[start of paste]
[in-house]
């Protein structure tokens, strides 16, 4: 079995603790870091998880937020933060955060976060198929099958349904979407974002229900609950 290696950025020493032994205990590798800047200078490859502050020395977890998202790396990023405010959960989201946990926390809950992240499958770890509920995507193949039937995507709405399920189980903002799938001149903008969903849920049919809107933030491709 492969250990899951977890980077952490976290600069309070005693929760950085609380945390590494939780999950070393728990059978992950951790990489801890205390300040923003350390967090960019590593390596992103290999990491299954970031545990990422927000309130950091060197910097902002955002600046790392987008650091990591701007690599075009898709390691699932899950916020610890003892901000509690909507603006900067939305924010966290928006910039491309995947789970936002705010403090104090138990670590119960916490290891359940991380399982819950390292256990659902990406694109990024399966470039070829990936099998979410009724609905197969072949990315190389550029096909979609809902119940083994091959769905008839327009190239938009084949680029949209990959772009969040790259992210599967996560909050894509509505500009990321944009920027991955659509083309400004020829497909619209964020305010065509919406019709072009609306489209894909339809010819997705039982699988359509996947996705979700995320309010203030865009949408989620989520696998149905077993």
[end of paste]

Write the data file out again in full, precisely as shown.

[in-house]
């Protein structure tokens, strides 16, 4: 079995603790870091998880937020933060955060976060198929099958349904979407974002229900609950 290696950025020493032994205990590798800047200078490859502050020395977890998202790396990023405010959960989201946990926390809950992240499958770890509920995507193949039937995507709405399920189980903002799938001149903008969903849920049919809107933030491709 492969250990899951977890980077952490976290600069309070005693929760950085609380945390590494939780999950070393728990059978992950951790990489801890205390300040923003350390967090960019590593390596992103290999990491299954970031545990990422927000309130950091060197910097902002955002600046790392987008650091990591701007690599075009898709390691699932899950916020610890003892901000509690909507603006900067939305924010966290928006910039491309995947789970936002705010403090104090138990670590119960916490290891359940991380399982819950390292256990659902990406694109990024399966470039070829990936099998979410009724609905197969072949990315190389550029096909979609809902119940083994091959769905008839327009190239938009084949680029949209990959772009969040790259992210599967996560909050894509509505500009990321944009920027991955659509083309400004020829497909619209964020305010065509919406019709072009609306489209894909339809010819997705039982699988359509996947996705979700995320309010203030865009949408989620989520696998149905077993």